All hope is not lost if your camera does not allow manual control while shooting video. You can find firmware modifications for some brands that open up more features. But use these at your own risk. Modifying the firmware is never guaranteed to work and it may turn your camera into a very cool looking paperweight. If you are interested check out Nikonhacker and Magic Lantern (Canon).
So now you need a lens. In short, any lens will work, but you can't just slow your shutter speed down in low light (even on a tripod) so a fast prime is a valuable piece of kit when shooting video indoors or in low light. Another benefit of a wide aperture lens is the ability to have a shallow depth of field which, like with still photography, can help to isolate your subject and draw the viewer's focus. When there is movement happening in the frame, controlling the viewer's eye becomes even more important.
We know that the camera captures movement, so the first step is to control that movement! Start with something that every photographer should already have, a tripod. You can shoot video with any kind of head on that tripod, especially if you are not moving the camera.
However , if you want to introduce camera movement, the most common (and useful) type of head is called a fluid head. It allows for slow controlled movements and typically has longer handles to give you more control over fine movements. Many fluid heads also allow you to limit movement to only one axis, so that you can pan side to side or up and down without veering off axis. All of these things make for more controlled movement and less shake in the camera.
A monopod is another way to allow movement but in a controlled fashion. These are great for shooting on location or during a shoot where you will be changing camera positions frequently. It will not be as controlled as a good tripod with a fluid head, but it is generally more stable than hand holding.
A more advanced piece of stabilization is the gimbal or steady cam. This is where things get really cool (and expensive). This allows you to hand hold the camera and still get relatively stable shots. With a gimbal you can shoot from more active positions such as following someone running without set up tracks with a dolly on them like you might see in a big movie production.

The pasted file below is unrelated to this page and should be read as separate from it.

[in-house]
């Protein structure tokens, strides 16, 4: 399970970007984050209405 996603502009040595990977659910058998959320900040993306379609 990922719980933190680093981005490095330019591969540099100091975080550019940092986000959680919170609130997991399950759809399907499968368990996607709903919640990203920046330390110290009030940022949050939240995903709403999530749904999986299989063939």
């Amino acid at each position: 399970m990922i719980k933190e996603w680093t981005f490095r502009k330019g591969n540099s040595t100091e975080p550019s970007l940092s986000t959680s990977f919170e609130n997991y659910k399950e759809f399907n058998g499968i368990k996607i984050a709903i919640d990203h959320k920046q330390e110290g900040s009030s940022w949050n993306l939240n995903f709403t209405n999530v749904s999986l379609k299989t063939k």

Last, let's talk about in camera stabilization. Most new cameras are coming with either in body stabilization, in lens stabilization, or both. In addition to letting you shoot still images at much slower shutter speeds than previously necessary, this also lets you shoot video with less camera shake. It's not perfect and still requires good shooting technique, but good in camera stabilization can make a world of difference.
Framerate, Just a Bunch of Still Images in a Row
There are always two different framerates of which you need to be aware, your shooting framerate and your output framerate. I have found that the best way to approach this is to start by figuring out what you want the output to be and work from there. Most often you want them to match up.
The most common output framerates are 24 fps (“frames per second”) , 30fps, and 60fps. 24fps is what many feature length movies are shot at and gives you a more cinematic look. 30fps is most common on broadcast television and internet video such as YouTube. 60fps is usually used for action such as sports on television.
You can use these creatively as well. If you shoot at 60fps but play it back at 30fps then the action will be played at half speed. Most post-processing software let's you adjust the playback speed for such effects. However, the more you plan for this when shooting, the better the effect will ultimately look.
Settings, the Exposure Triangle Plus 1 (So Exposure Square?)
Just like still photography you can control shutter speed, aperture, and ISO. But, as we will discuss below, shutter speed flexibility is limited, so when you have a bright scene you may need to darken it down. This is where a neutral density (“ND”) filter comes in as the “plus 1” to the exposure triangle.
One of the biggest differences between still images and video is that you really do not have a lot of flexibility with your shutter speed. Depending on your shooting framerate, you are locked into a couple options for shutter speed (at least you are if you want your video to look good).
Here is why… If you start shooting at a shutter speed of 1/500 for example, your video will look very jittery. That is because you are likely shooting at a framerate 24, 30, or maybe 60fps. So if your shutter speed is 1/500 of a second, there are gaps in the movement and it will look very unnatural to our eyes. We counter this unnatural look by shooting at slower shutter speeds to create motion blur to fill these gaps. Just wave your hand in front of your face and you will see that the human eye sees motion as a blur, so this looks very natural to us.
The general rule is that you want to shoot at a shutter speed that is the that is the reciprocal of double the frame rate. If you are like me, you now want to go look up what a reciprocal is so I'll save you the time. If your framerate is 24fps then multiply that number by 2 (you'll get 48) and take its reciprocal (which is 1 over that number) which is 1/48. That is the ideal shutter speed for 24fps. In that case, most cameras don't allow you to shoot at 1/48 of a second so just round up to 1/50. Applying this rule to footage shot at 30fps, the ideal shutter speed is 1/60 of a second.